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People pray in front of Parliament Hill in support of Palestinians, in Ottawa, on Oct. 15.ISMAIL SHAKIL/Reuters

Large crowds turned out for competing demonstrations on Parliament Hill on Sunday, with hundreds of pro-Palestinian demonstrators first filling the lawn in front of the Centennial Flame and then, a few hours later, hundreds of others gathering to show their support for Israel.

Members of the Parliamentary Protective Service were stationed along the perimeter of the lawn and in front of fences placed in front of the West Block to keep the crowds away from the House of Commons. On the streets adjacent to Parliament Hill, a heavy Ottawa Police presence assembled, with at least seven public-order unit vans in addition to marked police cars, bylaw officers, paramedics and fire officials.

The pro-Palestinian rally was one of several rallies across Canada this weekend, from Victoria to Halifax. Police reported only minor incidents. Forces from across the country have been on alert for clashes since Hamas’s terrorist attack on Israel.

This weekend, Foreign Affairs Minister Mélanie Joly told a briefing that Israel’s air strikes in response to Hamas’s attack, coupled with its blockade of Gaza’s supplies of food, water, fuel and medicine, have created a humanitarian disaster.

The morning march in Ottawa was organized by two local Palestinian groups to call for an end to Israel’s bombing of Gaza and the country’s siege of the tiny territory. The crowd chanted, “From the river to the sea, Palestine will be free!” Many of the demonstrators equate this phrase with freeing their people from Israel’s oppression, but critics argue it is a dog whistle advocating the eradication of Israel. The chant’s presence at rallies in Europe over the past week has in part led some governments to ban demonstrations.

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“Western governments have come out with unequivocal support for the state of Israel without at all criticizing their actions against the Palestinians,” said Bassem Shama, who showed up to Parliament Hill on Sunday with his wife and two children. “At the very least, [we want an] immediate ceasefire allowing the blockade to be opened, food, water, electricity and medical aid to enter the Gazan territories immediately, and for the people who fled their homes to return home.”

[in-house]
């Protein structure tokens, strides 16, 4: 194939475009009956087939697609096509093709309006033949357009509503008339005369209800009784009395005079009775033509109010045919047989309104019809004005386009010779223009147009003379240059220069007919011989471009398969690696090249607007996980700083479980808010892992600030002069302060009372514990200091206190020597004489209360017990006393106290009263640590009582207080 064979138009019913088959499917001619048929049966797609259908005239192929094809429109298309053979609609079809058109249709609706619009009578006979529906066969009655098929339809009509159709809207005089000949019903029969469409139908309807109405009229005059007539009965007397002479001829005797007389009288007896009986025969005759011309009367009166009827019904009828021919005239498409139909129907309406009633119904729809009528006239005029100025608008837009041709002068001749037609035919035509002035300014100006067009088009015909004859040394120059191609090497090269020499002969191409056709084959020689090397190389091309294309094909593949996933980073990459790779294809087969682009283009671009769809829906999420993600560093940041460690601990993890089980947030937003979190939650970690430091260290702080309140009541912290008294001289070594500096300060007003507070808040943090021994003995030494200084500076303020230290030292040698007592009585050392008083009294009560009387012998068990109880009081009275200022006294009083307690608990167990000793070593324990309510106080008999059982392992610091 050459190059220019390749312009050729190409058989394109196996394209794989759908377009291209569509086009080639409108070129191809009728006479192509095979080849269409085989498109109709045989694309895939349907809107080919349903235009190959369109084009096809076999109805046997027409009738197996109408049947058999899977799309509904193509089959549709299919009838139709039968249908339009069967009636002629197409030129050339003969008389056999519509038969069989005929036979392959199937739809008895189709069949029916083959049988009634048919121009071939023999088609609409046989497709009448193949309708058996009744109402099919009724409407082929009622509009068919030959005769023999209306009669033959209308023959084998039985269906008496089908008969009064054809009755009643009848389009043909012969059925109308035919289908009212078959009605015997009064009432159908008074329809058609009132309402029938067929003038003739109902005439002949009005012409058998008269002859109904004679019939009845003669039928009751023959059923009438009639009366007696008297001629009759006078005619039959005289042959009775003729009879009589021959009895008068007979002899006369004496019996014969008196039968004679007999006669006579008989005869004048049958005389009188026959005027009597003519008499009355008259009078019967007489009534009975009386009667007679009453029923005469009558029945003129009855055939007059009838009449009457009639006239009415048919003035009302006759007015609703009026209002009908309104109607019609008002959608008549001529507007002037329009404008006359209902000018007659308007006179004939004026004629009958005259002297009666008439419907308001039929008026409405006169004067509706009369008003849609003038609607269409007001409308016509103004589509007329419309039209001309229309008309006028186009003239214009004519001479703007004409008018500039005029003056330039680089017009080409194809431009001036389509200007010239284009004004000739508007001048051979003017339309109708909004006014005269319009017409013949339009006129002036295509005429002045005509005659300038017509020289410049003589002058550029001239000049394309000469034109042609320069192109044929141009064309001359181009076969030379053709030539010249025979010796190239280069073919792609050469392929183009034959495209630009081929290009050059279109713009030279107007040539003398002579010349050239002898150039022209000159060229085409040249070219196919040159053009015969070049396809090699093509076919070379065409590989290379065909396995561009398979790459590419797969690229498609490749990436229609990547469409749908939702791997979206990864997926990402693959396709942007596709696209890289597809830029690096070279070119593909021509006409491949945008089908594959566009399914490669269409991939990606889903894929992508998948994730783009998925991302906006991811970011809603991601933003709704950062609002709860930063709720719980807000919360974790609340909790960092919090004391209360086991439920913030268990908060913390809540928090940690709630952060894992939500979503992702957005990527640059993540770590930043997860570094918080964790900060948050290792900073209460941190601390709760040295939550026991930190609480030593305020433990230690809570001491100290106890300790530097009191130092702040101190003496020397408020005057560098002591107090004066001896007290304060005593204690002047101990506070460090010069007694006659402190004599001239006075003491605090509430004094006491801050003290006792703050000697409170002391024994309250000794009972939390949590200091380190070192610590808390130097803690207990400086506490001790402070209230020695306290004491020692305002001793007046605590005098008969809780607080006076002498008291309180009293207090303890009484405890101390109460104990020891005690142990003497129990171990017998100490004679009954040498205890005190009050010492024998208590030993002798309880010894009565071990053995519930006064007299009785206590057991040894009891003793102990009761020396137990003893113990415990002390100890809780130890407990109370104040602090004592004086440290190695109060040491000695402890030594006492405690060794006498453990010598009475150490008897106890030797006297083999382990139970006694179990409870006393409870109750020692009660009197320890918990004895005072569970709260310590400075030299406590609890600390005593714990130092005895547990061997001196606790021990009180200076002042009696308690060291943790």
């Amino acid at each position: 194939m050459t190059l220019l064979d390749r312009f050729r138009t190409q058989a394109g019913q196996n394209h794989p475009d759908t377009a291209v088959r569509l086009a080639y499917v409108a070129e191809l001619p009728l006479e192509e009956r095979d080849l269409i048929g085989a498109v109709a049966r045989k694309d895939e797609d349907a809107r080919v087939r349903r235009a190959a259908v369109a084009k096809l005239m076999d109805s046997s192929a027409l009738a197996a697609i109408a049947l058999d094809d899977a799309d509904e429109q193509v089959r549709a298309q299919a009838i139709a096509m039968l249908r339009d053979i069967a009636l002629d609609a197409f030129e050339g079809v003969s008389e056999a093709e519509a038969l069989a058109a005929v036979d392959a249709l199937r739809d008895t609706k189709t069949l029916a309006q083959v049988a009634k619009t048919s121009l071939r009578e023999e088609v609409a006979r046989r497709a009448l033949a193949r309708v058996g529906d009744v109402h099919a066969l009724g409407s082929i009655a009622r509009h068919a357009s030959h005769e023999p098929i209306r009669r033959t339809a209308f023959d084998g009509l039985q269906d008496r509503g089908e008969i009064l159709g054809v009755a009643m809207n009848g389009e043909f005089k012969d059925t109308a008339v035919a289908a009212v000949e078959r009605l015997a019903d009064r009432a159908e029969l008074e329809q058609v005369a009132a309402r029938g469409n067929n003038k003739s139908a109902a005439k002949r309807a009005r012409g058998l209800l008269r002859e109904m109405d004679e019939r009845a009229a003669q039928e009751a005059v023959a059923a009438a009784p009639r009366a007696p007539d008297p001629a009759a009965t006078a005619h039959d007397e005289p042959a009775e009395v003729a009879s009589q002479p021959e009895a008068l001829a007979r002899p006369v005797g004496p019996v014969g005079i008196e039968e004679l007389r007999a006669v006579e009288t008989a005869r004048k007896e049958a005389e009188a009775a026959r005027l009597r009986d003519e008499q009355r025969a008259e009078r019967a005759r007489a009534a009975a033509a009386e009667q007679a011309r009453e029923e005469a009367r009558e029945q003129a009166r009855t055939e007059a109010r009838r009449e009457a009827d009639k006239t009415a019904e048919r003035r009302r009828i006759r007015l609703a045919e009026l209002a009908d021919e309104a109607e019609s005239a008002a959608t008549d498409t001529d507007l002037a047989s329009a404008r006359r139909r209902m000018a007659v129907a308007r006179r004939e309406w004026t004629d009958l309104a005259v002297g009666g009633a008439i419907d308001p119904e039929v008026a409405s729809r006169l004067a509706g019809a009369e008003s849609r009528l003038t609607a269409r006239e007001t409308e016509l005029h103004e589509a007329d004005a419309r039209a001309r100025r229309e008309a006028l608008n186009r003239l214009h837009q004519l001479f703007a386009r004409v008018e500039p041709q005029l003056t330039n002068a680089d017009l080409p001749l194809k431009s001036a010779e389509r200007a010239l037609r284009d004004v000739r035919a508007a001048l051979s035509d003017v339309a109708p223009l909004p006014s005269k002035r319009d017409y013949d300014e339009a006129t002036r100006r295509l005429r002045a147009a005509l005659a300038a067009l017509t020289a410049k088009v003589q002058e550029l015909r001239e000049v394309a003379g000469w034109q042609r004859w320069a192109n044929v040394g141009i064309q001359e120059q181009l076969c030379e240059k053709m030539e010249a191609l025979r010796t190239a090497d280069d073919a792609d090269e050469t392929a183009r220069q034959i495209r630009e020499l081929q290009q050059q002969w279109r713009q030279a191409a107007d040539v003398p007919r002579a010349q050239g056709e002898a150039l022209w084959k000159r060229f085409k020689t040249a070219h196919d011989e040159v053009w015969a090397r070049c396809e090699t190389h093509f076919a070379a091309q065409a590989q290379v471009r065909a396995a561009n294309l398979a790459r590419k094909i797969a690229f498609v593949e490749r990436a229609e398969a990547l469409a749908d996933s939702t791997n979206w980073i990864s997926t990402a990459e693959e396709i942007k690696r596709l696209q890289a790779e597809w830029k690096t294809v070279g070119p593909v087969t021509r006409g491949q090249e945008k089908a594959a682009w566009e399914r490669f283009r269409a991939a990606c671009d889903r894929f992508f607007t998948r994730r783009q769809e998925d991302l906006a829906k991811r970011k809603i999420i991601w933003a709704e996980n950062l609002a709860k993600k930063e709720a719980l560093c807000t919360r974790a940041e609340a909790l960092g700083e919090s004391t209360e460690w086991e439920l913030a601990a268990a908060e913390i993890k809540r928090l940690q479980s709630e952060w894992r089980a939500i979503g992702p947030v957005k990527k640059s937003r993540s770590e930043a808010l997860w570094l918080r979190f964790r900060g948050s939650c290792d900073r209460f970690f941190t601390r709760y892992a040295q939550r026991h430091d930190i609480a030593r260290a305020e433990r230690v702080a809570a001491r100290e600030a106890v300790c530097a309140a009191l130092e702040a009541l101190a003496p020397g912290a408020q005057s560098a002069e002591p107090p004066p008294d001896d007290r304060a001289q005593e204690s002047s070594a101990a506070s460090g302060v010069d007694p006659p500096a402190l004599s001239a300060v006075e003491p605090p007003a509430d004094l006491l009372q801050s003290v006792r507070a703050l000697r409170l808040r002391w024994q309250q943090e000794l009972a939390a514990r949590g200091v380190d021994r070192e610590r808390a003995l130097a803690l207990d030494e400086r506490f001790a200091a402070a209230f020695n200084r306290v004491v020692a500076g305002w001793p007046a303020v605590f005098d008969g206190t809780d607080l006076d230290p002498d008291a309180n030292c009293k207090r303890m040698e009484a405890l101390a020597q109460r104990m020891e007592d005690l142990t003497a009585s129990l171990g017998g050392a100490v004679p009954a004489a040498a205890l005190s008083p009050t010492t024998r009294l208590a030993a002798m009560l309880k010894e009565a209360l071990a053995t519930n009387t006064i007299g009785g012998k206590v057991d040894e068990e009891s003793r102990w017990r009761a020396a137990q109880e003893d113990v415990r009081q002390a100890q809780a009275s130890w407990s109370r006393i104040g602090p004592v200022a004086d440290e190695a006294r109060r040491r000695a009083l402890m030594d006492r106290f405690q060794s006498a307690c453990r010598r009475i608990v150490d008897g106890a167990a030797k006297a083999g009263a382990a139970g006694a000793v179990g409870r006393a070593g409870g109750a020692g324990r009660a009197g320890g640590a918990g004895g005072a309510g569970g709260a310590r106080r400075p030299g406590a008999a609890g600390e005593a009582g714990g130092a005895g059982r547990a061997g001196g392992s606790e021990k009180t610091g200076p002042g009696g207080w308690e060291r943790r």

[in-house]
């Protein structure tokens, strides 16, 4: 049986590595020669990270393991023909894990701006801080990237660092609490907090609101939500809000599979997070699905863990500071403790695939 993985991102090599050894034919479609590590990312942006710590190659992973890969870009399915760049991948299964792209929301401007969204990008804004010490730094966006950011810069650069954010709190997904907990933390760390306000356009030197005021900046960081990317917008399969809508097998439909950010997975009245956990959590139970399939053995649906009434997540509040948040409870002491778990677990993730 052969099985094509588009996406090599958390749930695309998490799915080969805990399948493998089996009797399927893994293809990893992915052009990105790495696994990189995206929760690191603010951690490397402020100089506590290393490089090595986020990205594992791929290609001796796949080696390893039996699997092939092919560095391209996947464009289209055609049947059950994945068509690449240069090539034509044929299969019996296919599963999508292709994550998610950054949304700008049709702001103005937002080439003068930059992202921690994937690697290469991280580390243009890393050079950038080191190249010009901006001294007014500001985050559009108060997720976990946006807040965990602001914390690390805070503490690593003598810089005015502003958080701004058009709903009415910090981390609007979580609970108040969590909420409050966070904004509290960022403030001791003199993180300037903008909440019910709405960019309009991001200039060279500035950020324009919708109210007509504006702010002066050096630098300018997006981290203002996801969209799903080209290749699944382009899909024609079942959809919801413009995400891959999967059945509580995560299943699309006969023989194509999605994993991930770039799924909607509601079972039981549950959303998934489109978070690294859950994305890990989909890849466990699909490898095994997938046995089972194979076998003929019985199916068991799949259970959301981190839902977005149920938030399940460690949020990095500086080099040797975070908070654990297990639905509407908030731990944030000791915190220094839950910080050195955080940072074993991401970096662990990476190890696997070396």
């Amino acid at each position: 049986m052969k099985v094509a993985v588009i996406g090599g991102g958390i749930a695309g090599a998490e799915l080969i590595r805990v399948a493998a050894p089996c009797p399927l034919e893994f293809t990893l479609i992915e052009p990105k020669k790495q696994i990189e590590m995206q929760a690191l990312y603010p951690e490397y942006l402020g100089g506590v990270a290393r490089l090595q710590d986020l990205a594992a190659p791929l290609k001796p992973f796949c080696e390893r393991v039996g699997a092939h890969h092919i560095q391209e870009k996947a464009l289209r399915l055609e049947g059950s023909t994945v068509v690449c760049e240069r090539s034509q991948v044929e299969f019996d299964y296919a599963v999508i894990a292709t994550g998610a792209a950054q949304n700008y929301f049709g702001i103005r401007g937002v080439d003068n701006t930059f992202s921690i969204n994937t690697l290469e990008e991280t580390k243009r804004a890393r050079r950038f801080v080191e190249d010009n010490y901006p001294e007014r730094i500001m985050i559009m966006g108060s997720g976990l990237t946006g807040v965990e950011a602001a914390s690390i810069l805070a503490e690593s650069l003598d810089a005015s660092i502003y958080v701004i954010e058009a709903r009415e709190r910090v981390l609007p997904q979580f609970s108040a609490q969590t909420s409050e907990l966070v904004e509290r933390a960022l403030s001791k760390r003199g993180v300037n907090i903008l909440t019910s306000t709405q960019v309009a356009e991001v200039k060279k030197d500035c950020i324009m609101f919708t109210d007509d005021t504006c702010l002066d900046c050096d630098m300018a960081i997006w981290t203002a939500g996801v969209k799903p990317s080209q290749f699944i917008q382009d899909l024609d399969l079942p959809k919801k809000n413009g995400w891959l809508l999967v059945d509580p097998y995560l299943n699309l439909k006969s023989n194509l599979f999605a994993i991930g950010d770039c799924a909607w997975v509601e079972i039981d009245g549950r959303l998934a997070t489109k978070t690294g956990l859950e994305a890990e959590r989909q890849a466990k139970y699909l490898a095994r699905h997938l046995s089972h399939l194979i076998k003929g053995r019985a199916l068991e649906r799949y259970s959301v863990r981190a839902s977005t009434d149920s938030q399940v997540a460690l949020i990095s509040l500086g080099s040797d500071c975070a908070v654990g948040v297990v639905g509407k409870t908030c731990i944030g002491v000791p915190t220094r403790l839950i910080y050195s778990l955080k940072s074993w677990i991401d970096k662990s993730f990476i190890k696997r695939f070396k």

There were rolling road closings in Ottawa as the massive protest began on Parliament Hill and then marched through the downtown. The closings continued later Sunday as demonstrators in support of Israel marched from City Hall to Parliament Hill.

The later event was billed by organizers as a peace rally and, once on the Hill, the group clapped and sang Am Yisrael Chai – meaning the people of Israel live. They also chanted “bring them home” as they held photos of some of the 155 hostages that the Israeli government says Hamas militants abducted during the attack more than a week ago.

Ottawa resident Mordechai Edery, whose sisters, brother and parents still live in Israel, said he showed up to voice his support for Israel eliminating Hamas, which he said is holding Gazans hostage.

“We want everybody to live in peace, but Hamas is currently threatening not just local peace but world peace,” Mr. Edery said at the rally.

The federal government has designated Hamas a terrorist group.

During the pro-Israel demonstration, officers with the Parliamentary Protective Service surrounded two pro-Palestinian protesters wearing keffiyeh scarves and asked them to leave the Hill or they would be arrested. The protesters declined to share their names with The Globe and Mail and the protective service did not reply to requests from The Globe to explain why the two were removed.

A day earlier in Montreal, hundreds of protesters marched to Prime Minister Justin Trudeau’s constituency office to call on him to denounce an expected ground incursion into northern Gaza by the Israeli army. (Thousands demonstrated outside the Israeli consulate in that city’s downtown on Friday.)

Also on Saturday, more than 1,000 people demonstrated in Mississauga to support Palestinians peacefully, according to Constable Sarah Patten, a spokeswoman for Peel Regional Police. At one point, two men pulled up in a truck with purported Taliban flags and were shouted out of the rally by its organizers, she said.

The Calgary Police Service said about 450 peaceful pro-Palestinian demonstrators gathered downtown Saturday afternoon and punctuated a march with speeches. Police said they worked closely with event organizers from the Muslim community to plan a “safe and peaceful event that allowed Calgarians to show support for issues that are important to them, while ensuring the safety of the community.”

Across the Rockies, dozens of Vancouver officers oversaw a march of approximately 500 people down Vancouver’s bohemian Commercial Drive in the evening.

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